They are completely missing the point. Consumers, particularly younger ones, no longer want 500 channels of nothing, even if it is cost effective. They don't care about networks, they care about shows, and shows are available everywhere. Think about this: A subscription to HBO Go, the new CBS streaming service, Netflix, and Hulu Plus could theoretically give consumers access to shows from the four major broadcast networks, the premium pay-TV service, and many of the most popular shows on basic cable. They don't need to subscribe to 12 different streaming services from 12 different networks to get what they want. But they are likely also more comfortable doing so than being beholden to one cable company. Writing in The Atlantic last week, Derek Thompson nailed it when he said that younger Americans find the mess of streaming options "easier to deal with than a cable box and a Comcast representative."
To combat this, the pay-TV industry is going to have to create smaller, cheaper, streaming-only TV bundles. Companies like Sony, Verizon, Dish, Comcast, and others are already experimenting with them.
Before that happens, programmers and networks will have to renegotiate their current carriage deals. These negotiations, which have been particularly nasty in recent years, will only get uglier.
A big part of the planned streaming-only offerings from HBO and CBS is to use them as a pressure point in carriage negotiations with pay-TV distributors. Agree to my license-fee increase or we will be forced to make up the lost revenue by selling our streaming service direct to consumers for cheaper than what you charge. Having an over-the-top service also incentivizes pay-TV distributors to include the network in whatever smaller bundles they create.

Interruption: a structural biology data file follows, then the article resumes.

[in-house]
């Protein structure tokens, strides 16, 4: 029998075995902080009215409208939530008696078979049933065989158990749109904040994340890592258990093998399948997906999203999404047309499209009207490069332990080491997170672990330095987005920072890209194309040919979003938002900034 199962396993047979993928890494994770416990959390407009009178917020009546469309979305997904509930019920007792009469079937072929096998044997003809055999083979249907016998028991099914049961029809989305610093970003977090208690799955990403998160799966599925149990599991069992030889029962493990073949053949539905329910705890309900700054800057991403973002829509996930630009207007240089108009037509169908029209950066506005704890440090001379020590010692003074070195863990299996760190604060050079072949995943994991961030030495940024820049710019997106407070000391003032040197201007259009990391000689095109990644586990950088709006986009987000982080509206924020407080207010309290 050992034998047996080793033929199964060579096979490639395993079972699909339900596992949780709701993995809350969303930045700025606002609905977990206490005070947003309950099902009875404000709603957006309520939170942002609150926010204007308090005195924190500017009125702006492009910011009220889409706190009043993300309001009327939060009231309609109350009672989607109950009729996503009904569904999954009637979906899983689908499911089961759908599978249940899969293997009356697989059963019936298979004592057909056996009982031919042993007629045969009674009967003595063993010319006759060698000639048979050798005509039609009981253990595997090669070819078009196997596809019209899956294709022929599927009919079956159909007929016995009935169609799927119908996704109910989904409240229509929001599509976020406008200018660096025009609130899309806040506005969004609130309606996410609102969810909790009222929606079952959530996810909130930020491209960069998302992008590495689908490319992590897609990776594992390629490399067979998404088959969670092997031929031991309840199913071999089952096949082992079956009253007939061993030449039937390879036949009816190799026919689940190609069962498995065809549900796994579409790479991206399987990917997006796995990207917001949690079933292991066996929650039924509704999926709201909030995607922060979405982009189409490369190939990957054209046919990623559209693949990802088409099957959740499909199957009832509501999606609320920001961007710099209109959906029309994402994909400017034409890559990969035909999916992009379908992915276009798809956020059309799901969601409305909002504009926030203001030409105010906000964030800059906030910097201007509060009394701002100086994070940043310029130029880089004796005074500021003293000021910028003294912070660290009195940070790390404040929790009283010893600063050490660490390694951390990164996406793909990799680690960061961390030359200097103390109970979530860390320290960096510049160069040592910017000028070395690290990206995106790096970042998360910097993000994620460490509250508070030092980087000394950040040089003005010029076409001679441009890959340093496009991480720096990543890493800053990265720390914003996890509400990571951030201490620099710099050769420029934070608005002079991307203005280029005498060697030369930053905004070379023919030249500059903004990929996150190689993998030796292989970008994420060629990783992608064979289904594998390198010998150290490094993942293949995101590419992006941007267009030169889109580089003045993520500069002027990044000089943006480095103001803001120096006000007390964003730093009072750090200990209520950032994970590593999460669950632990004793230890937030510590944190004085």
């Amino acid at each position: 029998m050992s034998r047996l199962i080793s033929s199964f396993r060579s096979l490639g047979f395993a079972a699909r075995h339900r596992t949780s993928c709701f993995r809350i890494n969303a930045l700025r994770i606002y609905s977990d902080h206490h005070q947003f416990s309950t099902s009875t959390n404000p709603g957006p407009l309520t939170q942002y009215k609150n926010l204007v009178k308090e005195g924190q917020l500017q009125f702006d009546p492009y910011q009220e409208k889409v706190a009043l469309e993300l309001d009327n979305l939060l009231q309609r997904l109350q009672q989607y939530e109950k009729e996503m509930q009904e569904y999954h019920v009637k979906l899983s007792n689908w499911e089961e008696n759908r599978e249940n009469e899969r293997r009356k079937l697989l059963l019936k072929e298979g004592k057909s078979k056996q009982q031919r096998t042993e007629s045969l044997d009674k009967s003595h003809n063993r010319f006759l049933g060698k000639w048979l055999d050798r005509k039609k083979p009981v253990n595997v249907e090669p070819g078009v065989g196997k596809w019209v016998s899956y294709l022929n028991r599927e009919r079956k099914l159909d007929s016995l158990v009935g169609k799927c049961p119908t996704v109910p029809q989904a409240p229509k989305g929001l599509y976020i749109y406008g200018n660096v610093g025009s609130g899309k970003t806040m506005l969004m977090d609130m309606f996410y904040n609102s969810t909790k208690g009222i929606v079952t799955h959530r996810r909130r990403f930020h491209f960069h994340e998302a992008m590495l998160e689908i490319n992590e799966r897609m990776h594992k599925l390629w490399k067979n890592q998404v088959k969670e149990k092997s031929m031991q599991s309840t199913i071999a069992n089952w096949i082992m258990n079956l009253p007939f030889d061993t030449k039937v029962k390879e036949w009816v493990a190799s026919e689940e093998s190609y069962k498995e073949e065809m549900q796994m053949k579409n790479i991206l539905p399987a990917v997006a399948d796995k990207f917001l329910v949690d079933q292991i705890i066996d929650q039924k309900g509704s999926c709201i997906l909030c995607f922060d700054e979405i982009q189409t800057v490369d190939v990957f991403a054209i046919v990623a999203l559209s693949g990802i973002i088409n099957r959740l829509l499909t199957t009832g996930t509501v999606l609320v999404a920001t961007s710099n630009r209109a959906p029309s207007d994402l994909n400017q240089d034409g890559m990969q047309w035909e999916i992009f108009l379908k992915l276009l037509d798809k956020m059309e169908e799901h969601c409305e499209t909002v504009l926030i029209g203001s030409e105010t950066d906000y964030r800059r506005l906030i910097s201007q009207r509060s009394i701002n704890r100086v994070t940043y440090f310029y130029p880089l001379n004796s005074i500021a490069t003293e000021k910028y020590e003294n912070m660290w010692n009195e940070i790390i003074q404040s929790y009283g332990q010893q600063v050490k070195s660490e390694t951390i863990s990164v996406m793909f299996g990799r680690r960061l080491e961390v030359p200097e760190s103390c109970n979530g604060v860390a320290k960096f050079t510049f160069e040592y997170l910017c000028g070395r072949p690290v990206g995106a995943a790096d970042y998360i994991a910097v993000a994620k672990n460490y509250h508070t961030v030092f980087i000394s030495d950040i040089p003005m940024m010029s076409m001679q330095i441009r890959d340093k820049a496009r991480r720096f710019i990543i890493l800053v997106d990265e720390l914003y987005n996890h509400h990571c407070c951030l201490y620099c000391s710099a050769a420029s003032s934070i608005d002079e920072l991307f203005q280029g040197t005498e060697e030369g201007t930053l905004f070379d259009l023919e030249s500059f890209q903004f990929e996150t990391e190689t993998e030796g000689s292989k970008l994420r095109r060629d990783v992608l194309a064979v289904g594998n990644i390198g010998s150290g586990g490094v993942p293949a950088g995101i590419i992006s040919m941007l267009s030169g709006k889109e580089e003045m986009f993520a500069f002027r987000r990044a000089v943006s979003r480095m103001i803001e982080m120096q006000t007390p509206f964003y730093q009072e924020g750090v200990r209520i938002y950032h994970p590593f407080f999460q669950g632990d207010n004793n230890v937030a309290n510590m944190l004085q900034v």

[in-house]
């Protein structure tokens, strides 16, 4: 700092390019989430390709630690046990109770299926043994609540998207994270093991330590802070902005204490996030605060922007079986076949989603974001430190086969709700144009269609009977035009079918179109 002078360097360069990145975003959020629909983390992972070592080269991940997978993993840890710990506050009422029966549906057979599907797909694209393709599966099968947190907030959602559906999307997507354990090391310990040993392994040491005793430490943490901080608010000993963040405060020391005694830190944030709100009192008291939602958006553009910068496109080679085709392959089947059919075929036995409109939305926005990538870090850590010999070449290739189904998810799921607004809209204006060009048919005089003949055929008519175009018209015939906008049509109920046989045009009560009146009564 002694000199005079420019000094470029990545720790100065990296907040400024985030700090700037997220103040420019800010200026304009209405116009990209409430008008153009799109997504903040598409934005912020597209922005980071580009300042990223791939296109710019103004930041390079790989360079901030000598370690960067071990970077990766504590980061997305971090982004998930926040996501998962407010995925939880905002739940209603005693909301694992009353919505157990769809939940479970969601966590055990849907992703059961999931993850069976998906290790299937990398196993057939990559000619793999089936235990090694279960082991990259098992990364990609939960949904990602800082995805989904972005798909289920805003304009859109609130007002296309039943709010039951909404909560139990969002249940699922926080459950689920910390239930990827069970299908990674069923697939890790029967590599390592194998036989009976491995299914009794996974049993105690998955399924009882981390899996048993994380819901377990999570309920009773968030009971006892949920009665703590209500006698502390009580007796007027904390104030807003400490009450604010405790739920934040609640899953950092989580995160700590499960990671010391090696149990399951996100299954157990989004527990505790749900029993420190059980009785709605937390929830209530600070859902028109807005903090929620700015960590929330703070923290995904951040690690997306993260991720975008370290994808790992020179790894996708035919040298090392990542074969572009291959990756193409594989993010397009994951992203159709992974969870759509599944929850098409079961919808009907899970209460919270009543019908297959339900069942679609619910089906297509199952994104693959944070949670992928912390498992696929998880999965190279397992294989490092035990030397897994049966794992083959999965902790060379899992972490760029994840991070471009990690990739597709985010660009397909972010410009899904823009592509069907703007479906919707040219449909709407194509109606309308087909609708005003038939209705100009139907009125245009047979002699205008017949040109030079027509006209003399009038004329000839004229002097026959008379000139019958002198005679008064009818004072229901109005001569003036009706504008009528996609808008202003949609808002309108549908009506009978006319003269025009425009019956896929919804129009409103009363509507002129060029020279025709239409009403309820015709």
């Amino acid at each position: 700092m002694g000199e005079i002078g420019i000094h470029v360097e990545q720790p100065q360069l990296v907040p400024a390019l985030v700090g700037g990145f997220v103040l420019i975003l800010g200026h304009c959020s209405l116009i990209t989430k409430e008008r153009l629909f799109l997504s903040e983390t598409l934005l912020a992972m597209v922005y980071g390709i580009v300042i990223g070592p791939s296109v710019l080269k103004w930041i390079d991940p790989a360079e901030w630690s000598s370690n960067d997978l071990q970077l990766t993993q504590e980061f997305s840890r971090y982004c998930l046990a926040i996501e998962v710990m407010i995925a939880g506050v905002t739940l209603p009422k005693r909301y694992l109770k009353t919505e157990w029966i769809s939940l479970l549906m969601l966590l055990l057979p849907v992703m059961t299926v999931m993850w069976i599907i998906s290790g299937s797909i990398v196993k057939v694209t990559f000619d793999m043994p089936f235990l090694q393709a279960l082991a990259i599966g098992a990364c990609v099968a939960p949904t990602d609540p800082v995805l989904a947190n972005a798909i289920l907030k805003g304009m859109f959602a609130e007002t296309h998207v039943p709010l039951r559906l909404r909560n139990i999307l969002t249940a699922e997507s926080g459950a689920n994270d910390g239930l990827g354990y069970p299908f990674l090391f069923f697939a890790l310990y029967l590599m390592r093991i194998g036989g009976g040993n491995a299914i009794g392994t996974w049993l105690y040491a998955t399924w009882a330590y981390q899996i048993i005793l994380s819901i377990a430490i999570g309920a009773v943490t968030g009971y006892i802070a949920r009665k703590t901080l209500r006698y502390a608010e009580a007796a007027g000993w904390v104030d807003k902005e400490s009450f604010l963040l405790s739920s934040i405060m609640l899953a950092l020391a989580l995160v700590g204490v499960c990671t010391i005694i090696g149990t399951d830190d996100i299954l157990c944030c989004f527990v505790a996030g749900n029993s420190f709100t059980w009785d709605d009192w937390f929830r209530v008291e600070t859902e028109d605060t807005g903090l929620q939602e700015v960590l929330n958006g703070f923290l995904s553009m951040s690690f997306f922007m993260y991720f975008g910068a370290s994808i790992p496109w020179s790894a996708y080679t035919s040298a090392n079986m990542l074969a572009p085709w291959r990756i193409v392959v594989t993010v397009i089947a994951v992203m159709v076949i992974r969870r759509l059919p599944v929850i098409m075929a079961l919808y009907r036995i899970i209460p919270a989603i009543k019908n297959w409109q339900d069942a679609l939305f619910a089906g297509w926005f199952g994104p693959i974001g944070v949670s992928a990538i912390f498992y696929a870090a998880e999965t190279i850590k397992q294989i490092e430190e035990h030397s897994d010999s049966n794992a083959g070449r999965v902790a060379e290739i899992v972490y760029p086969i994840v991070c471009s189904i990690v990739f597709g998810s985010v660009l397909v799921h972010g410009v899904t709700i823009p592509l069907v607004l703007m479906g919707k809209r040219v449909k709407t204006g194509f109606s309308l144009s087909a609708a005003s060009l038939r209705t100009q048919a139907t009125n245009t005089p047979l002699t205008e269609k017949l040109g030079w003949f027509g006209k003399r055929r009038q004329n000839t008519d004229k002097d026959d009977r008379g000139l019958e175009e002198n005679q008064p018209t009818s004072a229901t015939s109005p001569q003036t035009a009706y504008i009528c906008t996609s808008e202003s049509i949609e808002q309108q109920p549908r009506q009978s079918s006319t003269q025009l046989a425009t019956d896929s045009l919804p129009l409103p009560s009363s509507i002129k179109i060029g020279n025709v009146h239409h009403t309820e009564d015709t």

But it isn't like pay-TV distributors can just randomly select a package of, say, 15 channels and create a new bundle. Most network carriage deals require that they be distributed on the basic or expanded basic tier, thereby exposing them to the largest number of potential subscribers. Others, like HBO's, for instance, incentivize distributors to market the channel by allowing them to keep all the revenue after certain subscriber metrics are hit.
Time Warner said last week that its Turner Broadcasting channels, which include TBS, TNT, and Cartoon Network, among others, will increase its operating profit margin by low double-digit rates for the next three years. One way it plans to do that is through increased carriage fees from cable operators. HBO Chief Executive Richard Plepler basically said the HBO Go over-the-top service will help it renegotiate its contracts with distributors for a higher revenue split. To cite another example, AMC Networks, whose flagship channel is home to Mad Men and The Walking Dead, saw distribution revenue grow 7% in the second quarter to $234 million.
Network owners aren't going to just give up guaranteed recurring revenue and allow distributors to put them in separate bundles that require proactive subscribing on the part of the consumer. Creating smaller bundles is inevitable, but figuring out what networks and how many to offer in them will be a particularly nasty negotiation.
Some networks will end up being permanently removed from pay-TV distributors.
Not every network has the power or programming to really exert leverage on a distributor by threatening to go direct to consumers the way HBO and CBS can. Those two networks, along with ESPN, are arguably the three most important in the traditional television universe.